The article is part 1 of a 3 part series that looks at credit reports and credit scoring.
By Mike Laing, Chief Executive of the Australian Retail Credit Association
Credit scoring is like going to the doctor for a health check-up. They might check your blood pressure, heart rate, take a few tests and then provide you with a result.
Providers like banks, credit unions and finance companies might look at your credit score, but they will also look at whether you can afford to repay the loan by considering your current income and expenses, including existing loan repayments.
If the credit provider does not think that you can afford to pay the loan back, they will not approve you even if your credit score is high. So, focus on your credit report.
|Credit Report||Credit score|
What is a credit score and how is it calculated?
Each credit reporting body will use their own method to calculate the credit score that you can obtain through a credit score website (e.g., GetCreditScore, CreditSavvy etc). Each will use personal and financial information about you that is stored in your credit report to determine your credit score, but as each credit reporting body may hold different information – sometimes more or less – about you, each credit score site you access may give you a different score. It is important to remember that the score you receive from any scoring website or lender is only an indication of how that credit provider will view your credit health.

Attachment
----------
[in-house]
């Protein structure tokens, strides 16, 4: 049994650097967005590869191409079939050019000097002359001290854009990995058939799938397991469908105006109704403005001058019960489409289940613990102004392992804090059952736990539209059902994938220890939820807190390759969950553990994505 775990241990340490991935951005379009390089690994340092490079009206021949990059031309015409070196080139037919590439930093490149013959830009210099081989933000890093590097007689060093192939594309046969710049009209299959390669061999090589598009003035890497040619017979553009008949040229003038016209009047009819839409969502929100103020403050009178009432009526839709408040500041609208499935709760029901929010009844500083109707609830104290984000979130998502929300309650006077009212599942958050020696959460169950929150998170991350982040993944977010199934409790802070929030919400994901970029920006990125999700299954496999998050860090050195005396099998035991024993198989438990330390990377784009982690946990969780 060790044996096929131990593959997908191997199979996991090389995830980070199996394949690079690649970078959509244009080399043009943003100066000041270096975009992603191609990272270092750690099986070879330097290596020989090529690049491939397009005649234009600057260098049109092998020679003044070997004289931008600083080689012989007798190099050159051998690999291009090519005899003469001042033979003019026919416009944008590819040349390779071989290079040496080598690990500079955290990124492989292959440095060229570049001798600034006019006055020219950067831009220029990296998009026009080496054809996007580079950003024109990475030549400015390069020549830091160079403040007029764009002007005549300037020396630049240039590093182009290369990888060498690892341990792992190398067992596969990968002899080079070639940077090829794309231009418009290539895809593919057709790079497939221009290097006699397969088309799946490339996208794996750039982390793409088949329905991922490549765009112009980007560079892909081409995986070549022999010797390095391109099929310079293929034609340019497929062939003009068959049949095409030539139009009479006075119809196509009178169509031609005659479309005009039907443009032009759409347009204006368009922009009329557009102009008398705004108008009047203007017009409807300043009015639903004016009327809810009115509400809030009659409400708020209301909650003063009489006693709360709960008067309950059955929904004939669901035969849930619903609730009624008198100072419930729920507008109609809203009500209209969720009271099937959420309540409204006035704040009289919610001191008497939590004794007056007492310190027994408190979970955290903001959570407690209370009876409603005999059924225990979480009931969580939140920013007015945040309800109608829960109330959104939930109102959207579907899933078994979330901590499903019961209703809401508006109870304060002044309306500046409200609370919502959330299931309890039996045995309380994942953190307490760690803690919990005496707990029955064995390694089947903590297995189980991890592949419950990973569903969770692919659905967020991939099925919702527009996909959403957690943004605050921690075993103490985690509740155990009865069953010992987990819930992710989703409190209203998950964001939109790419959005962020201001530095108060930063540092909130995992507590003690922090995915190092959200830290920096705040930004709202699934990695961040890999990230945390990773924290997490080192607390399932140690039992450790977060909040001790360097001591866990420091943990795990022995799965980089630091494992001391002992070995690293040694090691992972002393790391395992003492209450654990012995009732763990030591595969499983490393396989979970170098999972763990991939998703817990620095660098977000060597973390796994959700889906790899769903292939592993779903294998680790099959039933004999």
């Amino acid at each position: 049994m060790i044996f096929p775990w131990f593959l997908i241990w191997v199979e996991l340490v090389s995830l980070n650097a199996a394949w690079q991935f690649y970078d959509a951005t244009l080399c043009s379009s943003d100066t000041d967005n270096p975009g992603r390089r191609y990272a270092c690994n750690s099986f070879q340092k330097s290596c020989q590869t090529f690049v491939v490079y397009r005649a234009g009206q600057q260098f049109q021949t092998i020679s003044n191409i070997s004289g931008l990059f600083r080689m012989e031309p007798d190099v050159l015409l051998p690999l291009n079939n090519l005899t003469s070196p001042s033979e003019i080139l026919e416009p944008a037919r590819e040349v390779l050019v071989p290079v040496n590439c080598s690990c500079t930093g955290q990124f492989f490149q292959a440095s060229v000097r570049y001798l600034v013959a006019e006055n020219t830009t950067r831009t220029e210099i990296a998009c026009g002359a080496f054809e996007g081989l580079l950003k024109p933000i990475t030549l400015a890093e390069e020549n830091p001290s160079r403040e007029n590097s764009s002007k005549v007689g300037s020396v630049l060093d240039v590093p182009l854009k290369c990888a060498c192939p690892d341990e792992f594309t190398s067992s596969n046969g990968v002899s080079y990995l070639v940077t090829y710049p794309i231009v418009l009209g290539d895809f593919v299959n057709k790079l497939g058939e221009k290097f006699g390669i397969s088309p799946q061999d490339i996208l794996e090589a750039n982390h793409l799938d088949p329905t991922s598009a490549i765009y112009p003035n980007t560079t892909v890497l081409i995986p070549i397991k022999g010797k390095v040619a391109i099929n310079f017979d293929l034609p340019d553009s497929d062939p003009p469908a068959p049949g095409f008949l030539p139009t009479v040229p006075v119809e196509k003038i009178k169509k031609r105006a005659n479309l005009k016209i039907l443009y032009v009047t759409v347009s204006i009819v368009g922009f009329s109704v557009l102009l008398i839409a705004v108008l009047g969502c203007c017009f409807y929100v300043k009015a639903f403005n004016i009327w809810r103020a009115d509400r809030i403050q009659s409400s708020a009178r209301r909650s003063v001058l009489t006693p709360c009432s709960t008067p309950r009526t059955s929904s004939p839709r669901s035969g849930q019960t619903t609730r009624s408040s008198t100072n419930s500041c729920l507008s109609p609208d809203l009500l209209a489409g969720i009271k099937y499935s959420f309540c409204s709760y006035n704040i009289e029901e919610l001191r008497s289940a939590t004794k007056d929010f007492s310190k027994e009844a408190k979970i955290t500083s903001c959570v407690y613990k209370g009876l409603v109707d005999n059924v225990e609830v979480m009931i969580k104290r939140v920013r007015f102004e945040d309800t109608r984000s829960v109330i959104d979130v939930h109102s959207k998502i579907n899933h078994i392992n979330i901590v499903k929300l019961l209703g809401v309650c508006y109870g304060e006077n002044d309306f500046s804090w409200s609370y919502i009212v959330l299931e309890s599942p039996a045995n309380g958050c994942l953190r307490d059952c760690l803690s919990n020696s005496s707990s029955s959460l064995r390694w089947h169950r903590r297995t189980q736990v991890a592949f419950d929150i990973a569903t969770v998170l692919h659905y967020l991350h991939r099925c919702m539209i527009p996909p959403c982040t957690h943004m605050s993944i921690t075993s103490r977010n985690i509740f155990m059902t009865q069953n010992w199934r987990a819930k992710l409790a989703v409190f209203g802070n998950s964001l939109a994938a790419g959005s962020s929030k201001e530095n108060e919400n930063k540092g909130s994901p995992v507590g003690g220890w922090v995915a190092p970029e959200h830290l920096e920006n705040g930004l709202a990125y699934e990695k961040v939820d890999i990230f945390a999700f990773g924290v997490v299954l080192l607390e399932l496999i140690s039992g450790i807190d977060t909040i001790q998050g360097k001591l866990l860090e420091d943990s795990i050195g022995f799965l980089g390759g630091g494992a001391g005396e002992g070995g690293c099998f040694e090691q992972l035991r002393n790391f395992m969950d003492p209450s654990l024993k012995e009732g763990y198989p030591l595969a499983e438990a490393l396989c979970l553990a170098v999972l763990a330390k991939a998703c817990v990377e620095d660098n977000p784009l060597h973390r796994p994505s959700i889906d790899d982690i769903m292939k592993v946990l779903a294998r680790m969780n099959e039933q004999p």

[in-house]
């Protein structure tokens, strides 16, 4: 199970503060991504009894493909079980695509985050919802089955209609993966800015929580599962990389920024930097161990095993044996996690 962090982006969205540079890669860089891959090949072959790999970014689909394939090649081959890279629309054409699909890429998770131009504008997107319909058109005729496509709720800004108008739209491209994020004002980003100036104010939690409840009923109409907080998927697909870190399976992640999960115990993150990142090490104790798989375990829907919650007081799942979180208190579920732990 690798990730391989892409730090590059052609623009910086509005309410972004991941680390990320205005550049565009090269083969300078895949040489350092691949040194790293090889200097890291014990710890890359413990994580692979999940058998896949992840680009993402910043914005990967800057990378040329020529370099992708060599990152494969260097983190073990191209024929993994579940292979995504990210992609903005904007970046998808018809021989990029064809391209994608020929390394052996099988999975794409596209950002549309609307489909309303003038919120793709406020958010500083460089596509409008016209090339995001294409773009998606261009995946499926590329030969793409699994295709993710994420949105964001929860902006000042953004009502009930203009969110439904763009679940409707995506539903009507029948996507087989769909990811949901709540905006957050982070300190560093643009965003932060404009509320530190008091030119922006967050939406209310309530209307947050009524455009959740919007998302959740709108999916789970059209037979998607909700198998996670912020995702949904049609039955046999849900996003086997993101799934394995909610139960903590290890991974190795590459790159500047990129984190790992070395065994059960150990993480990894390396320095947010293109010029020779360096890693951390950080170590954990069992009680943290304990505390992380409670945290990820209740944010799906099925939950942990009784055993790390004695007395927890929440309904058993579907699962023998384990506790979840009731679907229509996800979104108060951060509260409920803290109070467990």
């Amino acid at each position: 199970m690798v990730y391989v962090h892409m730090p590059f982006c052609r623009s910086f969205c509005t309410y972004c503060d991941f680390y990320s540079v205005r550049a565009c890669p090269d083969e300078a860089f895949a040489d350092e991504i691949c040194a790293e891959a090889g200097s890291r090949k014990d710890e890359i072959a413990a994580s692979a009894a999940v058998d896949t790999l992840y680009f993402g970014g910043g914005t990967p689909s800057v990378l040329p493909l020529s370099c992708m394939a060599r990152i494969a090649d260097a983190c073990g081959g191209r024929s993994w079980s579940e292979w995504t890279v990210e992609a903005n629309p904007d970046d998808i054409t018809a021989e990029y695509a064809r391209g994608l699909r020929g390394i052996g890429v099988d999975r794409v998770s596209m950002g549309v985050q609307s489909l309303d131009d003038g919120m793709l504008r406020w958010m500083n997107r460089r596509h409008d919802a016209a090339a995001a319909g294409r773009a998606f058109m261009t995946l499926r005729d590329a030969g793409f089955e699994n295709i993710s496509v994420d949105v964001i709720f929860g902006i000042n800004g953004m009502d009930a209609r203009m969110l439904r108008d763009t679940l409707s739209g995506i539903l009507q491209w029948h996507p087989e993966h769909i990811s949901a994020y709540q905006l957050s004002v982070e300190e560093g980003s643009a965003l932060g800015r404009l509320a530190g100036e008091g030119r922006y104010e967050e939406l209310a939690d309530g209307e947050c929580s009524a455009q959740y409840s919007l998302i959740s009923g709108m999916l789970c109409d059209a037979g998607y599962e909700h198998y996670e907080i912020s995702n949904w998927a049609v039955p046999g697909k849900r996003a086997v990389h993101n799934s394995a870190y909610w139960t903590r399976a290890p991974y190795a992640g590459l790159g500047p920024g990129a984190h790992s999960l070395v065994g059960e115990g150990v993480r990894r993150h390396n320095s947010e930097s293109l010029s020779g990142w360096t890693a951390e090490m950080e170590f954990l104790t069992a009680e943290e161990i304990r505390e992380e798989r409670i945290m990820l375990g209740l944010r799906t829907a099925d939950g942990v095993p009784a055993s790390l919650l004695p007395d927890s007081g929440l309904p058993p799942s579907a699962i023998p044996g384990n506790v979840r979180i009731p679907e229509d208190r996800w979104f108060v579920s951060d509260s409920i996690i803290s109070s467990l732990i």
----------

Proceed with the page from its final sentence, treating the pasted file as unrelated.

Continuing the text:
Your credit score depends on some things that you can control:
- Your current loans
- The lenders you have used
- Whether you paid back those debts on time
- Whether you defaulted on any bills or repayments, meaning you have not paid by the agreed date and/or to the agreed amount (time and dollar value limits apply)
- Whether you have had multiple applications for credit within a short period (you will see an enquiry section in your credit report) e.g., applying for lots of loans or credit cards, especially for high-risk credit, are negative indicators when viewed by a credit provider
- Whether you have been bankrupt, or had to negotiate an agreement to change how you repay a debt through legal channels
Importantly, your score does not just depend on what information the credit reporting body has about you, but also on how that body has interpreted this information. This means, two credit reporting bodies may have exactly the same information about you, but one may conclude that you are more likely to pay back your debt (i.e., have a higher score) and one body may interpret this information to mean that you are less likely to pay back your debt (i.e., have a lower score).
What does a good credit score look like?
There is not a single standardised credit score range in Australia. Equifax, which is a US based credit scoring agency, creates scores on a scale from 0 – 1200, whereas the other two credit reporting bodies Experian and Illion use a range of 0 – 1000.
Your credit score will change over time as your own credit behaviour changes e.g. if you apply for and / or take on more debt, or if your monthly repayment behaviour changes.
|In Australia, your Experian Score will be a number between 0 and 1000||In Australia, your Equifax Score will be a number between 0 and 1200||In Australia, your Illion Score will be a number between 0-1000|